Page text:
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Are Two (or More) Experts Better Than One?

sb10063567v-001Should you hire multiple experts on the same topic? There are some very good reasons to use this strategy.

If the case justifies the expense, retaining multiple consultants in the same field has a variety of advantages. You can:

  • Have the consultants “compete” and then designate the stronger as a witness to testify at trial;
  • Place primary reliance on the stronger consultant, but designate both as trial witnesses, keeping the other in reserve in case a particular issue needs corroboration;
  • Designate one as the eventual expert witness, keeping the other purely as a consultant in whom you can confide fully and use as a “guinea pig” for testing untried theories; or
  • Have the different witnesses pursue entirely different theories and approaches and wait until the formal CCP §§2034.010-2034.730 disclosure time to choose the expert who will make the stronger, more persuasive witness.

If you use multiple experts in the same field, keep them apart as much as possible. Ideally, each expert shouldn’t even know that any others are on the case. If this is impossible, tell each to avoid contact with the others about the case. Only by maintaining such separateness can you ensure that one expert won’t “contaminate” the other.

When the number of qualified experts is extremely limited (or at least the number available locally is extremely limited), some attorneys contact and retain every available expert, not with the intent of using them all, but to keep them from working for the opposition.

Be mindful that, although the number of experts a party can retain is unlimited, the court does have the power to limit the number of experts that a party can call at trial. Evid C §723. To date, no reported case has dealt with exercise of this power before trial, but several cases have affirmed the court’s limitation of the number of experts a party may call at trial when testimony on a subject has become cumulative. See, e.g., South Bay Chevrolet v General Motors Acceptance Corp. (1999) 72 CA4th 861, 85 CR2d 301.

Need advice on locating and retaining the best experts? Turn to CEB’s California Expert Witness Guide, chapter 7.

Related CEB blog posts:

© The Regents of the University of California, 2014. Unauthorized use and/or duplication of this material without express and written permission from this blog’s author and/or owner is strictly prohibited.

4 Responses

  1. A “litigation consultant” is a person, with expert qualifications, who enters a confidential relationship with a litigation attorney; the attorney and consultant are free to disclose information to one another without the information being disclosed to any outside parties as long as the relationship is limited to “litigation consultant.”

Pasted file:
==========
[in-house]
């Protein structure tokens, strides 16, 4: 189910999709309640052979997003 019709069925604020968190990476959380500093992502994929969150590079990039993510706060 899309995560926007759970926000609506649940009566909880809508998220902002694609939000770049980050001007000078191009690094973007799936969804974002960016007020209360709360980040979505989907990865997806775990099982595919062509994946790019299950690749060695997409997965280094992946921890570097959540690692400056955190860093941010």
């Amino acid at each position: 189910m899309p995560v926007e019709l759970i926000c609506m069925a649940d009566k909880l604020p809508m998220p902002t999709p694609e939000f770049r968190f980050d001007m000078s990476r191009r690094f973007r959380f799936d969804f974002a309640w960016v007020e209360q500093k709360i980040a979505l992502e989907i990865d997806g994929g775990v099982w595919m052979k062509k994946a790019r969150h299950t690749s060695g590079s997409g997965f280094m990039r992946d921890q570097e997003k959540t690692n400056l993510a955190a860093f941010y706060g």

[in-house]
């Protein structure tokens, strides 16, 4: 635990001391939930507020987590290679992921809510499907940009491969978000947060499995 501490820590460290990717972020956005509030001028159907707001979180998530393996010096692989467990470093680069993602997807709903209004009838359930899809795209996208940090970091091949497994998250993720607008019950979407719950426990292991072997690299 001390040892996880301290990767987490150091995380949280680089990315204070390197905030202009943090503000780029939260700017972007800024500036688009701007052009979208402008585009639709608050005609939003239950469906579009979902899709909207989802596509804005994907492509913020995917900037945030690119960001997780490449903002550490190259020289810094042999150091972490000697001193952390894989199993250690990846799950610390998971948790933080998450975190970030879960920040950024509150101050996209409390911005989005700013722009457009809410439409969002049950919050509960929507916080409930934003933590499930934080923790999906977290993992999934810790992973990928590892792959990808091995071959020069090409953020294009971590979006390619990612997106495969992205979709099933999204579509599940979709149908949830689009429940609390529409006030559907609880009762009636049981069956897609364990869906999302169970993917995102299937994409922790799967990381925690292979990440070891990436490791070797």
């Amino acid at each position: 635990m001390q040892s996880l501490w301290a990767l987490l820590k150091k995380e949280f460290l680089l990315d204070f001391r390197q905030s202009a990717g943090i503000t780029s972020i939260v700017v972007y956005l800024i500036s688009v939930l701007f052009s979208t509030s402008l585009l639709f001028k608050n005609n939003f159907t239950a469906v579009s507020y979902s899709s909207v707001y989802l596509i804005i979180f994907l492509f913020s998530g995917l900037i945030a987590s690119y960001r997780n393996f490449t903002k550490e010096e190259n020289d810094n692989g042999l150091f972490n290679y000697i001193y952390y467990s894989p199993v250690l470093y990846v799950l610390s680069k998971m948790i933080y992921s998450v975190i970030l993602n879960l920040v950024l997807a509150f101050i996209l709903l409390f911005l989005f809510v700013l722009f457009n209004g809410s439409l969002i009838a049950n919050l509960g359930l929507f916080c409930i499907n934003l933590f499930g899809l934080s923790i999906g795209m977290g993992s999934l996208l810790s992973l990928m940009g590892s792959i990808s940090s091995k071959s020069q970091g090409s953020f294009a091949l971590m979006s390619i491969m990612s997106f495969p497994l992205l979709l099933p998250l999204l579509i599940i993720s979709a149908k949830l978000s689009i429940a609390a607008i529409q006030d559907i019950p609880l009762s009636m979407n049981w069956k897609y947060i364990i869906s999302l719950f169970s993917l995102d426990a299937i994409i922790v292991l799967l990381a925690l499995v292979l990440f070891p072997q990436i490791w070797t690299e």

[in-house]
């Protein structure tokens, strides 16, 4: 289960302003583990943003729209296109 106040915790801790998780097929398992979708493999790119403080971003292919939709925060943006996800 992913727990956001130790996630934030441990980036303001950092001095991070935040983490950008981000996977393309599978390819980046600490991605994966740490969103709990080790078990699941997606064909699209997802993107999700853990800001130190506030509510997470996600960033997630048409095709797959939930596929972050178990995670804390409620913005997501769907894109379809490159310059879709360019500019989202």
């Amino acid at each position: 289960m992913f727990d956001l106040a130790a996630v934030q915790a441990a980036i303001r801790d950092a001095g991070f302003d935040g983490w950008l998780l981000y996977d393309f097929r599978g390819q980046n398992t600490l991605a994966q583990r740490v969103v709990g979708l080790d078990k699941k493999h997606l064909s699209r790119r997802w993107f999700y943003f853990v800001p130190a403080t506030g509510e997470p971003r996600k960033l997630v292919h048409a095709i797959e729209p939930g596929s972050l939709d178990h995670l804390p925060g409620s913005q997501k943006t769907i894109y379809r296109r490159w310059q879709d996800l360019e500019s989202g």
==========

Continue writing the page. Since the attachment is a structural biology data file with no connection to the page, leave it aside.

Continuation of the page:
An “expert witness” is a person, with expert qualifications, who is disclosed as a trial witness or is called as a trial witness (remember, the expert witness discovery procedures are not used in every case). Usually the relationship begins as a “litigation consultant” and may evolve into an “expert witness” disclosed to the parties in the case.

    If a “litigation consultant” is disclosed as an “expert witness” for trial, then all communications and writings between the consultant and the attorney are discoverable. So, a lawyer should be cautious in communicating with the consultant.

    If time and budget permits, a lawyer might consider sequentially consulting with litigation consultants who have expertise “on the same topic.”

    Selection and hiring of a litigation consultant, like courtship, is most effective if done in person. If after meeting with your first consultant, either you or your consultant are uncomfortable with your case, you might consider seeking an additional consultant “on the same topic.”

    In my experience, only the consultant with the best fit for the case should be disclosed as an expert witness “on the same topic.” Disclosing more than one expert witness “on the same topic” results in the opposition having more than one shot at undercutting the opinion testimony during deposition. In my opinion the risks and expenses involved in disclosing more than one expert witness “on the same topic” outweigh the theoretical benefits.

  2. And more for lawyers to consider about their own words “expert” vs. “expert witness. Stop calling your experts “experts,” and instead use the whole phrase “expert witness.” Why? How will this subtle mindshift help you? Find out here: http://wp.me/p3naQG-EF

  3. […] Are Two (or More) Experts Better Than One? […]

  4. […] Are Two (or More) Experts Better Than One? […]

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